Although Netflix (NASDAQ:NFLX) faced many ups and downs in the past few years, the company has made an impressive transformation to a streaming TV/movie business. NFLX is currently the largest pay TV channel in the U.S. Moreover, the company's efforts for continued growth and expansion both in U.S. and internationally are expected to yield positive results.
The company's valuations remain a debate but I will come to that later. However, Netflix the product is here to stay for long run. The company has strong upside potential as subscriber growth continues, driven by increasing use of connected devices, stronger international footprint, and margin expansion through scaling content sourcing.
Significant Growth in Subscribers
With more than 35 million subscribers in the U.S., the company is the largest pay TV channel in the U.S. Moreover, in the next ten years, the company expects to increase its subscribers to 60-90 million in the U.S. alone. This healthy growth should in turn drive the company's margin expansion.
According to the U.S. Census Bureau, there are about 115 million households in the U.S. Even if the company provides services to half of these households, it would be a significant boost to revenues. Moreover, at a cost of $7.99 (old members) to $8.99 (new members), compared to the one that costs more than 10 times as much, how many users are expected to cancel their subscription? Morgan Stanley (NYSE:MS), which has a price target of $500 for Netflix, believes that NFLX has the ability to increase its U.S. members to ~55 million as the churn declines over time and NFLX increases its penetration of broadband houses.
International Market - A Big Growth Opportunity
The international market presents the biggest growth opportunity to Netflix and will be the single biggest factor, which will influence its long-term value. The international growth opportunity is one of the factors that have propelled the stock to its new high. Netflix expects its international operations to be become profitable this year and will eventually outperform its U.S. operations. The company can get a significant profit boost through growth and operating leverage in its international unit, once it begins to raise its prices.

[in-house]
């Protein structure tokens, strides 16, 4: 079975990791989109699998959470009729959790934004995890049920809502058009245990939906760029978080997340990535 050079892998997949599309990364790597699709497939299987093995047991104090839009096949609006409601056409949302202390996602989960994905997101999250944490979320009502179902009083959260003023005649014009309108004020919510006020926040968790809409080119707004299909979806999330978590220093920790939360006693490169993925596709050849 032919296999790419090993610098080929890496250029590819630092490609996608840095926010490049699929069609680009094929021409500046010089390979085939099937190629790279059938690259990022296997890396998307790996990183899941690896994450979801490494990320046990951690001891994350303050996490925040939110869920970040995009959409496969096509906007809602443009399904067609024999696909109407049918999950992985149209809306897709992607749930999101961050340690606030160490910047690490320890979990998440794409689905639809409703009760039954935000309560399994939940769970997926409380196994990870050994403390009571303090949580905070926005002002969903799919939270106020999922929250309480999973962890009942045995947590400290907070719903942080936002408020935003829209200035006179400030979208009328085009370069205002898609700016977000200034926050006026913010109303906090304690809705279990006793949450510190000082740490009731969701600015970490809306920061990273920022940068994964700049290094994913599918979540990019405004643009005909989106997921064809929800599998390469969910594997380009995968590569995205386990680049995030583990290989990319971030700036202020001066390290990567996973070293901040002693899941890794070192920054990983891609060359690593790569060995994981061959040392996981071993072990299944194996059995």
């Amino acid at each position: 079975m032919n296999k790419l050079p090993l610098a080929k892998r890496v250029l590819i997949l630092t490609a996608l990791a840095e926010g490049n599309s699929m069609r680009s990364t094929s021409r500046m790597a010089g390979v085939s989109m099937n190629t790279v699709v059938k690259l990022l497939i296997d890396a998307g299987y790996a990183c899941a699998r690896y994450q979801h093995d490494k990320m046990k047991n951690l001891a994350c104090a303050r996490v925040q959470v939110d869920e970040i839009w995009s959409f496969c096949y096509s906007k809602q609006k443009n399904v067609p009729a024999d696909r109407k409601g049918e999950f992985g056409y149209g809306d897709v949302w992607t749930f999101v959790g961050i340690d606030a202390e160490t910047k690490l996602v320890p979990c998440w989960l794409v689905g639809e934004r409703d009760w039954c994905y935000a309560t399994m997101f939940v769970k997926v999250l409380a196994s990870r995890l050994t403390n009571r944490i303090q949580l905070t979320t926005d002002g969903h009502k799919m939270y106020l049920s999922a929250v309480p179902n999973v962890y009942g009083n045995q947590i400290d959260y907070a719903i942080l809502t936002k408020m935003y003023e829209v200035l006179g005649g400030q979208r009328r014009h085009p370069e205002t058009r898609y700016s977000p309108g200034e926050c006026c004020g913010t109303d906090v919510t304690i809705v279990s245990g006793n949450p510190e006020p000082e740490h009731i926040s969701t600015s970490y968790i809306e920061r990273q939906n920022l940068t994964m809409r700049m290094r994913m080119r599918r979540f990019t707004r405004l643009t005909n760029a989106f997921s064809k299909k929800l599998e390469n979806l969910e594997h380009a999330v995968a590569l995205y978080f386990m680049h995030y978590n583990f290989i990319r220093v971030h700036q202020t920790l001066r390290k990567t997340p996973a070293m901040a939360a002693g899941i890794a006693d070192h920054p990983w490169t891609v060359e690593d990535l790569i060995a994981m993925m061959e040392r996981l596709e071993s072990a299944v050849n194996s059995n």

The company has grown its subscriber base by roughly 12 million users (a CAGR of 141%) during the last three years. The company also reached a revenue run rate of roughly $900 million while recording $800 million in losses associated with international operations. Although the average revenue per subscriber ("ARPU") overseas has been comparable to the U.S., the number of subscribers and profitability significantly lags behind.
Netflix operates in 41 countries (including North, Central, Latin America, and Caribbean) internationally; however, they contribute only a quarter towards the company's revenues. The company plans to enter into 6 new markets in Europe this year, including France, Germany, Austria, Switzerland, Belgium and Luxembourg, and then 2-4 new markets in 2015 and beyond. The company is expected to expand into France and Germany in the second half of 2014.
NFLX's costs are expected to continue to rise because of its entry into new markets and continued expansion of the content in existing international markets. While the company believes its international operations would turn profitable this year, I do not expect a significant increase in profits this year. However, in the long term these operations will eventually turn profitable and will prove to be a big growth engine for Netflix.
The Whole Package Offers Enough to Keep Subscribers Interested
The pay-TV channel success basically depends on the content that it provides to its users. At the beginning, the company only had a library of DVD movies to offer to the subscribers but since then it has moved towards TV content and streaming TV content. Now combine this with originals, Netflix has evolved into a product that might not be offering you everything but the whole package offers enough to keep consumers interested.